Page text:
His secretaries called these notes a “bomb,” so evident was their explosive effect, since they were directed against the general secretary of the Central Committee of the Russian Communist Party (Bolsheviks), Joseph Stalin, who was accused of a “Great-Russian nationalist campaign.” As a centralist principle, Lenin wrote, autonomization was “radically wrong and badly timed.” It was necessary to “maintain and strengthen the union of socialist republics” and be more sensitive to the nationalism of “oppressed peoples.” The union’s republics were granted the constitutional right to secede from the Soviet Union.

Formally, Lenin’s policy was approved, and thanks to the policy of indigenization, which historian Terry Martin has christened “affirmative action,” the 1920s were the heyday of national cultures. But by bypassing the Constitution and Party Congress resolutions, Stalin’s project gradually emerged victorious. By the late 1980s, the federal principles of Soviet power had been discredited as a screen concealing Moscow’s omnipotence as the center. So it is, at least, naive to believe that the presence of the constitutional right to secede from the Soviet Union (and Lenin’s responsibility for it) played a crucial role in the disintegration of the Soviet state.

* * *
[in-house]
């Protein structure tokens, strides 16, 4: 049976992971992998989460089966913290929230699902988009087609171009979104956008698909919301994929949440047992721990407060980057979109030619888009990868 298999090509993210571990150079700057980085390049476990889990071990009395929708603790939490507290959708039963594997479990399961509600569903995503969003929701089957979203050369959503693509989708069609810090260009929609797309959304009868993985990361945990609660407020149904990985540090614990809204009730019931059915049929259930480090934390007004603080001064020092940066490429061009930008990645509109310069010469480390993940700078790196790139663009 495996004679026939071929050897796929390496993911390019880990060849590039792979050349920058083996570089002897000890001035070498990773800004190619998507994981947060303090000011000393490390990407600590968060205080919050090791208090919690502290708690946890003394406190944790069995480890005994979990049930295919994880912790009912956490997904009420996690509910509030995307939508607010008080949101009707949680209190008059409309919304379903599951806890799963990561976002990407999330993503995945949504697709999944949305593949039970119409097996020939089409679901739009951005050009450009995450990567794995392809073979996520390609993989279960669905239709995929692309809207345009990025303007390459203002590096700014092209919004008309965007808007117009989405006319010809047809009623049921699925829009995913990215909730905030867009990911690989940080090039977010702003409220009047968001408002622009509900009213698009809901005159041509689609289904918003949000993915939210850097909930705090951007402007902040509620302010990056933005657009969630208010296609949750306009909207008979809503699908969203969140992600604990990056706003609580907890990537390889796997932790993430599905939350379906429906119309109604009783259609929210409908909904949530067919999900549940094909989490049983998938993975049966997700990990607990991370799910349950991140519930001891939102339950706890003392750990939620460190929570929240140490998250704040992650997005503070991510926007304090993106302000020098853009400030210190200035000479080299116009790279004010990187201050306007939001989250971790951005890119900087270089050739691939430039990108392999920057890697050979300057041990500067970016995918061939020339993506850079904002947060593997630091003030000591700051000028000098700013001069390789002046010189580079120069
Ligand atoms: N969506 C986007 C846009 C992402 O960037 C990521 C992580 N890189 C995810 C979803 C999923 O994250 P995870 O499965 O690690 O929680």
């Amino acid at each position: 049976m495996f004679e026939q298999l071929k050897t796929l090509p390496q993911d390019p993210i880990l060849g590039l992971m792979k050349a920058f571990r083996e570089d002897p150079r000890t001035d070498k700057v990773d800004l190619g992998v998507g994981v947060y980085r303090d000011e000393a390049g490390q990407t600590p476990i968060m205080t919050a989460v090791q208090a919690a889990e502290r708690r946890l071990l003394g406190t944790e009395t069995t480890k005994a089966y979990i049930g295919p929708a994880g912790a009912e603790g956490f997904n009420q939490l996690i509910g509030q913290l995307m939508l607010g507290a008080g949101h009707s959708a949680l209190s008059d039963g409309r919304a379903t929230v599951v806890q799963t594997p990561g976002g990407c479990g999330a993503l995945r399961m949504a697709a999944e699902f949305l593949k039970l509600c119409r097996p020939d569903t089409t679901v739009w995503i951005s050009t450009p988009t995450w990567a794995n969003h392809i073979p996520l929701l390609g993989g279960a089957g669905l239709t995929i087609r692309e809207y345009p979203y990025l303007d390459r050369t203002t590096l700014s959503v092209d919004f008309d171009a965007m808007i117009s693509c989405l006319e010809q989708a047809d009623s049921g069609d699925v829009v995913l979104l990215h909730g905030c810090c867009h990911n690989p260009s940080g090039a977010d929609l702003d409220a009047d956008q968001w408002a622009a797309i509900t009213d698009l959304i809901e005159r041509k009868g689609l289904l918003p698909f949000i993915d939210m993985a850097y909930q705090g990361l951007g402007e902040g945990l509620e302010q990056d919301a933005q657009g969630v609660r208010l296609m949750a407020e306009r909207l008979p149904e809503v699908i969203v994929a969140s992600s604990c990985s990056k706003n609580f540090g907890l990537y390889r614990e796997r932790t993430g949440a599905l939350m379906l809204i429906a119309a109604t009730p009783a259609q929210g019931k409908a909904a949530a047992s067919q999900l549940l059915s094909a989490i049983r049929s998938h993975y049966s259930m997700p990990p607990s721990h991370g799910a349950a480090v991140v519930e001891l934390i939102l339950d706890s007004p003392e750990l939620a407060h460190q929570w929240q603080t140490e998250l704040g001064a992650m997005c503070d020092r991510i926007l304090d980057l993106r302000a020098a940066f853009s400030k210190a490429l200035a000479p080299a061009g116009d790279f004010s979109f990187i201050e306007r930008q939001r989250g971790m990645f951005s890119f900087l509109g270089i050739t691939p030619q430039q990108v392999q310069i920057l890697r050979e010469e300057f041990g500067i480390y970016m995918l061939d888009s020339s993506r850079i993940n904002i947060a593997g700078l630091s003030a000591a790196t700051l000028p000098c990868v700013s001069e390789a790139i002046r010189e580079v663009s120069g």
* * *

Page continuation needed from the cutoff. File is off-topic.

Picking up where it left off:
At the Russian Popular Front forum, Putin clarified that, from the outset, he “had in mind the discussion between Stalin and Lenin about how to build a new state, the Soviet Union.”  His speech showed that Putin’s attitude towards Lenin’s revolutionary project as a whole was not very different from that of establishment experts and commentators. Liberals, conservatives, members of the opposition, and “patriots” can forge a bond in their rejection of socialism, radicalism, and similar -isms. It suffices to carefully examine the responses to Putin’s speech to notice that dislike of Lenin is quite sincere and sometimes jealously competitive. Setting aside conservative fetishists of all things Soviet, sympathy for Lenin, on the other hand, remains the bailiwick of leftist intellectuals.